6. American Catholic Philosophical Quarterly: Volume > 91 > Issue: 3
William Matthew Diem Prima Secundae, Q. 18 and De Malo, Q. 2: A Critical Comparison of Their Teachings Concerning Circumstances and Their Role in Moral Specification
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This essay examines the role that circumstances play in determining the morality of moral acts as presented in ST I-II, q. 18 and argues that q. 18 uses two different sets of principles that are left unreconciled in the text. The paper argues that consequently the text is not coherent but is radically divided; specifically, q. 18 holds both that a circumstance—by virtue of being a true circumstance and accident of the act—can make a good act evil but also that whenever a circumstance renders a good act evil it must cease to be a circumstance and an accident. This paper then shows that in De Malo, q. 2 Aquinas provides a distinct and heretofore unappreciated account of circumstances and that he explicitly used the unique features of this account to reconcile the propositions that were left unreconciled in q. 18.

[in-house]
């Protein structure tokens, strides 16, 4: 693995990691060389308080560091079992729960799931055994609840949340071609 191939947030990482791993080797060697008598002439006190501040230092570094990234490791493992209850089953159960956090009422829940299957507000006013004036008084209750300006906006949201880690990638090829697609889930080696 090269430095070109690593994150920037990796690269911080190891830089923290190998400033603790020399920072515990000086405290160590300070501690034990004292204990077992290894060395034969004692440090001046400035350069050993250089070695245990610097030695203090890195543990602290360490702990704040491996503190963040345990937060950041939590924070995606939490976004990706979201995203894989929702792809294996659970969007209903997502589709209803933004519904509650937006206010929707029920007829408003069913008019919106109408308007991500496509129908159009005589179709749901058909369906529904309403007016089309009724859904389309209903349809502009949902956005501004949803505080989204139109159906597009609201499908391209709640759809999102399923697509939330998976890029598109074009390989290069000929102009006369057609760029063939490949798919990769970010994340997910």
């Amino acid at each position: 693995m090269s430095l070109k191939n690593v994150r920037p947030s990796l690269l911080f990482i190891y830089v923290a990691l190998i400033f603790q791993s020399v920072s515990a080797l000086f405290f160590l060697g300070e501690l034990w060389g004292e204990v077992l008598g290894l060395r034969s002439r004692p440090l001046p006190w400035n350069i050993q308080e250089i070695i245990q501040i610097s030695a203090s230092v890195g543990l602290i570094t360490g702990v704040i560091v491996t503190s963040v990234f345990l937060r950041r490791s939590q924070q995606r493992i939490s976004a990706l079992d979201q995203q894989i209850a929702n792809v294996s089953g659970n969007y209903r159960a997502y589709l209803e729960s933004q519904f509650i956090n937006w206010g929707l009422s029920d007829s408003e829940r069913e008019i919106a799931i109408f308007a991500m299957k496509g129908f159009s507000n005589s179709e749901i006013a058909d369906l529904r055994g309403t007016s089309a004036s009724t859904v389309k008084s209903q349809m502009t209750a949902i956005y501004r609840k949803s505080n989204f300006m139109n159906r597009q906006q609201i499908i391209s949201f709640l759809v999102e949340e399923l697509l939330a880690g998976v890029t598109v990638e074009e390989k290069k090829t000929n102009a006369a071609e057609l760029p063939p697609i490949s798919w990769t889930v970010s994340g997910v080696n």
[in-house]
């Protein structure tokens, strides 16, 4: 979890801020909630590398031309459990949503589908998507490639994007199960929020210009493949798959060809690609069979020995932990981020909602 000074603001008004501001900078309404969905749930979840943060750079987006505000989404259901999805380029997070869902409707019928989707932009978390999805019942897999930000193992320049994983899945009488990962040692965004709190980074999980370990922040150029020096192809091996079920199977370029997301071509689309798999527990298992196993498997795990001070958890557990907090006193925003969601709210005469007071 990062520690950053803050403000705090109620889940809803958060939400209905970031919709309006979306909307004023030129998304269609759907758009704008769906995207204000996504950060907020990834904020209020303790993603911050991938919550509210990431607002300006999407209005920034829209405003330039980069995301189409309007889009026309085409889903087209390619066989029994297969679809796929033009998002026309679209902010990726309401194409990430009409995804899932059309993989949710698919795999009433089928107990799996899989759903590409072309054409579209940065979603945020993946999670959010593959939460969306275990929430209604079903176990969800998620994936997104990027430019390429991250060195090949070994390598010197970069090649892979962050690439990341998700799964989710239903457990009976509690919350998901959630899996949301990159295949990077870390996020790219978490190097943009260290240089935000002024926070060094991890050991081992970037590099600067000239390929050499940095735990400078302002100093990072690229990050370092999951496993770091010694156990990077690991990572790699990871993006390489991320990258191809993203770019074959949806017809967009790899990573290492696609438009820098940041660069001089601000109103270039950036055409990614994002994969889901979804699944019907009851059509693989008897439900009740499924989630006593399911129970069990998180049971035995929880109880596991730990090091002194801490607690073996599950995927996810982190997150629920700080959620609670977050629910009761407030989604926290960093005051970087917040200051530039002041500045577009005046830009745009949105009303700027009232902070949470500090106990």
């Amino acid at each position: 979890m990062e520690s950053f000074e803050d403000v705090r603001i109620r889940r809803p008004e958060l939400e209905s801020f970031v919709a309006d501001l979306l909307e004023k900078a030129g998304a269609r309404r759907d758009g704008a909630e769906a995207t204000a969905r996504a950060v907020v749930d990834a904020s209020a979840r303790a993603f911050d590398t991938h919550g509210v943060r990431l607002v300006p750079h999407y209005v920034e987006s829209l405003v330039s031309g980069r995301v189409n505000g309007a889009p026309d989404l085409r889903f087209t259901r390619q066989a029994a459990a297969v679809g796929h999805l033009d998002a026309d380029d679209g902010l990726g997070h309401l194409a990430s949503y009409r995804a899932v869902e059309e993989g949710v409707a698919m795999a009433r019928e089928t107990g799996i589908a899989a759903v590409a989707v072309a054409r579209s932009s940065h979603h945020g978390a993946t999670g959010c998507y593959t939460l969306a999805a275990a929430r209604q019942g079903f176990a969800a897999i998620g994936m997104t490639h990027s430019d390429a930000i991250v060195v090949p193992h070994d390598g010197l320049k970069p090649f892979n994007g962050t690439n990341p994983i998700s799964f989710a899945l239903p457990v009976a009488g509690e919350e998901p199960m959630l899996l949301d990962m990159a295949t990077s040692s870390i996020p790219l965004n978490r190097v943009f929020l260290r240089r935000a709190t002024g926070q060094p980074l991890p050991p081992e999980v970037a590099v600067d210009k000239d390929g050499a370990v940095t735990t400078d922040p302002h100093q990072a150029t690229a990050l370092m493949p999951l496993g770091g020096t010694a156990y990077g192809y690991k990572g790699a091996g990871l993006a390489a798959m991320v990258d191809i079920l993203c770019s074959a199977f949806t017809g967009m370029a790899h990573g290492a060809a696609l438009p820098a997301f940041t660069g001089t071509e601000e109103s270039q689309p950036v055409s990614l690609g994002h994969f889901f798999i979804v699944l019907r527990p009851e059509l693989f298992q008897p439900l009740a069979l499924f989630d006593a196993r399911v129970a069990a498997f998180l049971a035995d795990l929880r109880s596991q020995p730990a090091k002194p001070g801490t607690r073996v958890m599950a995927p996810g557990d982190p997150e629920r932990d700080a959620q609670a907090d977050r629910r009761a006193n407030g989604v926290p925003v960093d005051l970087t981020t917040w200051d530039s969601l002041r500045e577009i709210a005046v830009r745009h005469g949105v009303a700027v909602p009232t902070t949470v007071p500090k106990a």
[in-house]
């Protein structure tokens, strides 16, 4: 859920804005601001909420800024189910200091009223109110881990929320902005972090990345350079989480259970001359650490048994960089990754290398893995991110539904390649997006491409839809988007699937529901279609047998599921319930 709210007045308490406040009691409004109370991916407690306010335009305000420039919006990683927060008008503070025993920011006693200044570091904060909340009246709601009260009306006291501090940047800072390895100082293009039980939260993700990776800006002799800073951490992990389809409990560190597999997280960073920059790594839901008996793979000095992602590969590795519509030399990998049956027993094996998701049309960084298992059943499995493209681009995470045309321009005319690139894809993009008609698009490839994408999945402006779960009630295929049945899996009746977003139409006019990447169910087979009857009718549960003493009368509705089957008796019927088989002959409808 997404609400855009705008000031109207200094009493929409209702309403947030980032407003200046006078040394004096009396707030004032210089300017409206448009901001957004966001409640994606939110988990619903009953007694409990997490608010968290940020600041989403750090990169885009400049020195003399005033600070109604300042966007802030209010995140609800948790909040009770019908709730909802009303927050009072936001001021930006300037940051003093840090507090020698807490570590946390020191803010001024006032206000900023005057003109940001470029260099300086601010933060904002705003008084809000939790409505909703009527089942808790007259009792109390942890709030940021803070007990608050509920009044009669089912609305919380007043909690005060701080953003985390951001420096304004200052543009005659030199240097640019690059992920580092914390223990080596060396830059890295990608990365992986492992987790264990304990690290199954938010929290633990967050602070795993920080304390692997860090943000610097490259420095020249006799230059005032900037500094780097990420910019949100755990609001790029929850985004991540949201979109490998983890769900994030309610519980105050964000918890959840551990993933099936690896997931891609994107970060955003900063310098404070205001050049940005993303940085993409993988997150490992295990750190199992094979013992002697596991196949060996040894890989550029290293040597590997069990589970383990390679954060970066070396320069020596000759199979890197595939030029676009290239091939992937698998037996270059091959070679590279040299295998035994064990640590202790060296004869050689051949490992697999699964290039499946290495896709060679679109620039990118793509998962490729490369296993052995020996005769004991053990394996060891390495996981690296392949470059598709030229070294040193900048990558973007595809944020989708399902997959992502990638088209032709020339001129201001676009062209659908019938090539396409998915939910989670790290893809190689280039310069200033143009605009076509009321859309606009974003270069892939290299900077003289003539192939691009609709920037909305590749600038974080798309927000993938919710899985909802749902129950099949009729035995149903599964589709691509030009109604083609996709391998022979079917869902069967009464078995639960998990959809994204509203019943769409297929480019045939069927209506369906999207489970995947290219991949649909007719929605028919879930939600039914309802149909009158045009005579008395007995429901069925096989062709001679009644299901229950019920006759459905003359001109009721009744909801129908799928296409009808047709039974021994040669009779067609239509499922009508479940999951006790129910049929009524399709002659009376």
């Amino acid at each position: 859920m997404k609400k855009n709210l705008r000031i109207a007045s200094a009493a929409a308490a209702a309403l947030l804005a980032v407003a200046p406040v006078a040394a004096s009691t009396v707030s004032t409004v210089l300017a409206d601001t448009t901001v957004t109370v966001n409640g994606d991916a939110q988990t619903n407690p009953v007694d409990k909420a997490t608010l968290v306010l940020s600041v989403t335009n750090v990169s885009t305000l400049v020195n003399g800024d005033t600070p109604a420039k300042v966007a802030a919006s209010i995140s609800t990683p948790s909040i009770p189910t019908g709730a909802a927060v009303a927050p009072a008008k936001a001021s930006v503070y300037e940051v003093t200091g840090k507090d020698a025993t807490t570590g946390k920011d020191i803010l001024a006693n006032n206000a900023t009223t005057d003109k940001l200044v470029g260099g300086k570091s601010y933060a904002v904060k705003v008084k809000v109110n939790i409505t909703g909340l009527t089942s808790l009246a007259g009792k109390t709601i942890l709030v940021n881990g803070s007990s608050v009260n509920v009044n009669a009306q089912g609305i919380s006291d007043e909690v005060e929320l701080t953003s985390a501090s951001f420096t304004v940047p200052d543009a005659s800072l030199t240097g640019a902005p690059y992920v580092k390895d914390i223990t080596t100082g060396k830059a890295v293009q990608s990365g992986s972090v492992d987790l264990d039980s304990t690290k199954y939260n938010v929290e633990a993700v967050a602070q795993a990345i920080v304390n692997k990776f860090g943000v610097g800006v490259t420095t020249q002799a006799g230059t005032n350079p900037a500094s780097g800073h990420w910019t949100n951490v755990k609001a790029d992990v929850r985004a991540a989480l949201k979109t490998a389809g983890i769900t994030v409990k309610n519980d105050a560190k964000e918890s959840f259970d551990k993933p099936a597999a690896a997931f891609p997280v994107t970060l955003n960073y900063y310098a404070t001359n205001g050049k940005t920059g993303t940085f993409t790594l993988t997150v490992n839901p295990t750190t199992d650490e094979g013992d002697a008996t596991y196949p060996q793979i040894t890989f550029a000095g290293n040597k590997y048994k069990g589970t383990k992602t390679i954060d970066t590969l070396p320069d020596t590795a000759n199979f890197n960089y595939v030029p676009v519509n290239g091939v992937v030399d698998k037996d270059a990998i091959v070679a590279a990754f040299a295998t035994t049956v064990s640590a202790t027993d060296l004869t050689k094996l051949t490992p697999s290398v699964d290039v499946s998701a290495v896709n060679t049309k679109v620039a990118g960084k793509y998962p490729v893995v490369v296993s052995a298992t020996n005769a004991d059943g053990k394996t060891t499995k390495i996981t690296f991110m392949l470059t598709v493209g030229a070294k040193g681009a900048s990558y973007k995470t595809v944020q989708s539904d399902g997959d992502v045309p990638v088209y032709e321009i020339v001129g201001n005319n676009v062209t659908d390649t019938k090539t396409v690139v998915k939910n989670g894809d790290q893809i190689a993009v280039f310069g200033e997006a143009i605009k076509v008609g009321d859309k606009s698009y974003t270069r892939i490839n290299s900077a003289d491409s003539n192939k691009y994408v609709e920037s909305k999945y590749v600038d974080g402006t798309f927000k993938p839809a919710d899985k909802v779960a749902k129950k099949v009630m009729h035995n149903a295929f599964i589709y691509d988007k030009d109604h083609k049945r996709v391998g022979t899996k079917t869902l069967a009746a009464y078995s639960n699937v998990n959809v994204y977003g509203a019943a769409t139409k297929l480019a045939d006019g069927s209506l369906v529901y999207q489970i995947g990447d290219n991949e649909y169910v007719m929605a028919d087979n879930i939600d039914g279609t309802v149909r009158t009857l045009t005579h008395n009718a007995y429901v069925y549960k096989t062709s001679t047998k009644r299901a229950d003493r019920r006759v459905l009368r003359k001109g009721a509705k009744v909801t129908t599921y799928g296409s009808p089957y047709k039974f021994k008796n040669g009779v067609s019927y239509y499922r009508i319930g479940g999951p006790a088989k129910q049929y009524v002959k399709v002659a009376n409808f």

7. American Catholic Philosophical Quarterly: Volume > 91 > Issue: 3
Rico Vitz, Marissa Espinoza The Divine Energies and the “End of Human Life”
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In this paper, we elucidate an alternative conception of the “end of human life” that Germain Grisez considers but never develops. We then defend this conception against two key objections. We conclude by explaining a few ways that this alternative conception of the “end of human life” is particularly important both theologically (e.g., for interfaith discourse) and philosophically (e.g., for understanding the traditional Christian conception of human nature and, hence, of natural law).
book reviews
8. American Catholic Philosophical Quarterly: Volume > 91 > Issue: 3
Kelly Gallagher Structure and the Metaphysics of Mind: How Hylomorphism Solves the Mind-Body Problem. By William Jaworski
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9. American Catholic Philosophical Quarterly: Volume > 91 > Issue: 3
Kenneth Boyce In Defense of Conciliar Christology: A Philosophical Essay. By Timothy Pawl
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10. American Catholic Philosophical Quarterly: Volume > 91 > Issue: 3
Peter J. Younger The Myth of Liberalism. By John P. Safranek
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11. American Catholic Philosophical Quarterly: Volume > 91 > Issue: 3
Heidi Giebel Cultivating Virtue: Perspectives From Philosophy, Theology, and Psychology. Edited by Nancy E. Snow